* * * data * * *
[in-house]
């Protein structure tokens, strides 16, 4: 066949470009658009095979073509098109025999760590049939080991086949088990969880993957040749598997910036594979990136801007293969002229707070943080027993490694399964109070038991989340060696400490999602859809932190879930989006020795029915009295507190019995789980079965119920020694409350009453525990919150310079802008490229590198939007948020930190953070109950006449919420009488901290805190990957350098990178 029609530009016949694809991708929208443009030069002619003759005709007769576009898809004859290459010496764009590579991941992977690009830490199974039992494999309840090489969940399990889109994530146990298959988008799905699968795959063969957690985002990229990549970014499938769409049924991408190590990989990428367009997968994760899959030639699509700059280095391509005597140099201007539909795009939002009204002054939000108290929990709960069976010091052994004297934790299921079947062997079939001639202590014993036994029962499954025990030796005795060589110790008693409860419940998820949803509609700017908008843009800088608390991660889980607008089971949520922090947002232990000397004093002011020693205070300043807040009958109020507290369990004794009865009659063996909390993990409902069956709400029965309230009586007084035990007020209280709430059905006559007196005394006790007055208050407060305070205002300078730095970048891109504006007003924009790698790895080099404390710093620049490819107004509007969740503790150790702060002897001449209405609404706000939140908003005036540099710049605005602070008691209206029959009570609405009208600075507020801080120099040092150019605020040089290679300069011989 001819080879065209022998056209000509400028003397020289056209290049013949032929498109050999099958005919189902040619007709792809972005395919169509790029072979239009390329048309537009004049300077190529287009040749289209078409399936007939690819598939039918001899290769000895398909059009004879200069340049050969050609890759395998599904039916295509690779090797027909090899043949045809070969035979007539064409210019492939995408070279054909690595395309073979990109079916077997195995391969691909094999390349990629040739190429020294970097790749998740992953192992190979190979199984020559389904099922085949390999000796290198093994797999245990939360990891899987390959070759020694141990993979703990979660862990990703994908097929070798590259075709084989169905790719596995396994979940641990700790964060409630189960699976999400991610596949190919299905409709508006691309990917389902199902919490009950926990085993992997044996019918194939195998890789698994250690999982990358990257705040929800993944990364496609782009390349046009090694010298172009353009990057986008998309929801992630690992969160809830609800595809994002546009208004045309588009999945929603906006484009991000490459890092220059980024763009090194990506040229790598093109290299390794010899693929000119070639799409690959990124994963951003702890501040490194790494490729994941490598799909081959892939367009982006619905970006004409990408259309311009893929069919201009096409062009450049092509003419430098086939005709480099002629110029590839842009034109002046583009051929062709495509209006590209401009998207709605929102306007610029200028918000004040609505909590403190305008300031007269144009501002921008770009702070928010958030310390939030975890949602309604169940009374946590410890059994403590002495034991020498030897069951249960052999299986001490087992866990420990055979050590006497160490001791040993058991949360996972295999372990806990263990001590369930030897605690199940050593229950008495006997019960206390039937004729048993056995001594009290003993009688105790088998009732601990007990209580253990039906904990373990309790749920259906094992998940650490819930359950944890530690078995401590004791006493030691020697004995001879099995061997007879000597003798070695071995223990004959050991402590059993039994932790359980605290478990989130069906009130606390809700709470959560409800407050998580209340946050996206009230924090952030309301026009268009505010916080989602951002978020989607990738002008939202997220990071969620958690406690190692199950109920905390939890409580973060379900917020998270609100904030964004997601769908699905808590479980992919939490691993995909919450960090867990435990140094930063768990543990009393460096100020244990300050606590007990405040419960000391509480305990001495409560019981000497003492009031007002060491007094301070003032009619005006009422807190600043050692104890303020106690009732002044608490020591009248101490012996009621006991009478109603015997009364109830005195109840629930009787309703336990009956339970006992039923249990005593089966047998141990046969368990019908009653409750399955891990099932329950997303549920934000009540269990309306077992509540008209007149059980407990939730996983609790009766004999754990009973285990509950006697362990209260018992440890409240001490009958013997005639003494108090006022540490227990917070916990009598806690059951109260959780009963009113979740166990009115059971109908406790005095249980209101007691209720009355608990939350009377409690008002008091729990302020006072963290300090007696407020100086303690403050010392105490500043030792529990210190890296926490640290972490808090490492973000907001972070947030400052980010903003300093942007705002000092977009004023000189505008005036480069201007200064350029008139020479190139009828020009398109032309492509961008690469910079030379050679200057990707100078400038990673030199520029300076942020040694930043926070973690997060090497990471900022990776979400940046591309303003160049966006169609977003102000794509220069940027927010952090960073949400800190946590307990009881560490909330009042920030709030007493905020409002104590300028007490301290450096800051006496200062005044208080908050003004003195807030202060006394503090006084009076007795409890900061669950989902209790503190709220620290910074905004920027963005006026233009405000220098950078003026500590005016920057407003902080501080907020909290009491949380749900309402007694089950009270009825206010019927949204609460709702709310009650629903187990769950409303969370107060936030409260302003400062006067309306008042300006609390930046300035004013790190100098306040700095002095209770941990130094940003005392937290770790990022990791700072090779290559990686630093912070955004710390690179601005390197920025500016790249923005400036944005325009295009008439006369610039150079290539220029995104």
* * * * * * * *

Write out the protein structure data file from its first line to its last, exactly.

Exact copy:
[in-house]
């Protein structure tokens, strides 16, 4: 066949470009658009095979073509098109025999760590049939080991086949088990969880993957040749598997910036594979990136801007293969002229707070943080027993490694399964109070038991989340060696400490999602859809932190879930989006020795029915009295507190019995789980079965119920020694409350009453525990919150310079802008490229590198939007948020930190953070109950006449919420009488901290805190990957350098990178 029609530009016949694809991708929208443009030069002619003759005709007769576009898809004859290459010496764009590579991941992977690009830490199974039992494999309840090489969940399990889109994530146990298959988008799905699968795959063969957690985002990229990549970014499938769409049924991408190590990989990428367009997968994760899959030639699509700059280095391509005597140099201007539909795009939002009204002054939000108290929990709960069976010091052994004297934790299921079947062997079939001639202590014993036994029962499954025990030796005795060589110790008693409860419940998820949803509609700017908008843009800088608390991660889980607008089971949520922090947002232990000397004093002011020693205070300043807040009958109020507290369990004794009865009659063996909390993990409902069956709400029965309230009586007084035990007020209280709430059905006559007196005394006790007055208050407060305070205002300078730095970048891109504006007003924009790698790895080099404390710093620049490819107004509007969740503790150790702060002897001449209405609404706000939140908003005036540099710049605005602070008691209206029959009570609405009208600075507020801080120099040092150019605020040089290679300069011989 001819080879065209022998056209000509400028003397020289056209290049013949032929498109050999099958005919189902040619007709792809972005395919169509790029072979239009390329048309537009004049300077190529287009040749289209078409399936007939690819598939039918001899290769000895398909059009004879200069340049050969050609890759395998599904039916295509690779090797027909090899043949045809070969035979007539064409210019492939995408070279054909690595395309073979990109079916077997195995391969691909094999390349990629040739190429020294970097790749998740992953192992190979190979199984020559389904099922085949390999000796290198093994797999245990939360990891899987390959070759020694141990993979703990979660862990990703994908097929070798590259075709084989169905790719596995396994979940641990700790964060409630189960699976999400991610596949190919299905409709508006691309990917389902199902919490009950926990085993992997044996019918194939195998890789698994250690999982990358990257705040929800993944990364496609782009390349046009090694010298172009353009990057986008998309929801992630690992969160809830609800595809994002546009208004045309588009999945929603906006484009991000490459890092220059980024763009090194990506040229790598093109290299390794010899693929000119070639799409690959990124994963951003702890501040490194790494490729994941490598799909081959892939367009982006619905970006004409990408259309311009893929069919201009096409062009450049092509003419430098086939005709480099002629110029590839842009034109002046583009051929062709495509209006590209401009998207709605929102306007610029200028918000004040609505909590403190305008300031007269144009501002921008770009702070928010958030310390939030975890949602309604169940009374946590410890059994403590002495034991020498030897069951249960052999299986001490087992866990420990055979050590006497160490001791040993058991949360996972295999372990806990263990001590369930030897605690199940050593229950008495006997019960206390039937004729048993056995001594009290003993009688105790088998009732601990007990209580253990039906904990373990309790749920259906094992998940650490819930359950944890530690078995401590004791006493030691020697004995001879099995061997007879000597003798070695071995223990004959050991402590059993039994932790359980605290478990989130069906009130606390809700709470959560409800407050998580209340946050996206009230924090952030309301026009268009505010916080989602951002978020989607990738002008939202997220990071969620958690406690190692199950109920905390939890409580973060379900917020998270609100904030964004997601769908699905808590479980992919939490691993995909919450960090867990435990140094930063768990543990009393460096100020244990300050606590007990405040419960000391509480305990001495409560019981000497003492009031007002060491007094301070003032009619005006009422807190600043050692104890303020106690009732002044608490020591009248101490012996009621006991009478109603015997009364109830005195109840629930009787309703336990009956339970006992039923249990005593089966047998141990046969368990019908009653409750399955891990099932329950997303549920934000009540269990309306077992509540008209007149059980407990939730996983609790009766004999754990009973285990509950006697362990209260018992440890409240001490009958013997005639003494108090006022540490227990917070916990009598806690059951109260959780009963009113979740166990009115059971109908406790005095249980209101007691209720009355608990939350009377409690008002008091729990302020006072963290300090007696407020100086303690403050010392105490500043030792529990210190890296926490640290972490808090490492973000907001972070947030400052980010903003300093942007705002000092977009004023000189505008005036480069201007200064350029008139020479190139009828020009398109032309492509961008690469910079030379050679200057990707100078400038990673030199520029300076942020040694930043926070973690997060090497990471900022990776979400940046591309303003160049966006169609977003102000794509220069940027927010952090960073949400800190946590307990009881560490909330009042920030709030007493905020409002104590300028007490301290450096800051006496200062005044208080908050003004003195807030202060006394503090006084009076007795409890900061669950989902209790503190709220620290910074905004920027963005006026233009405000220098950078003026500590005016920057407003902080501080907020909290009491949380749900309402007694089950009270009825206010019927949204609460709702709310009650629903187990769950409303969370107060936030409260302003400062006067309306008042300006609390930046300035004013790190100098306040700095002095209770941990130094940003005392937290770790990022990791700072090779290559990686630093912070955004710390690179601005390197920025500016790249923005400036944005325009295009008439006369610039150079290539220029995104």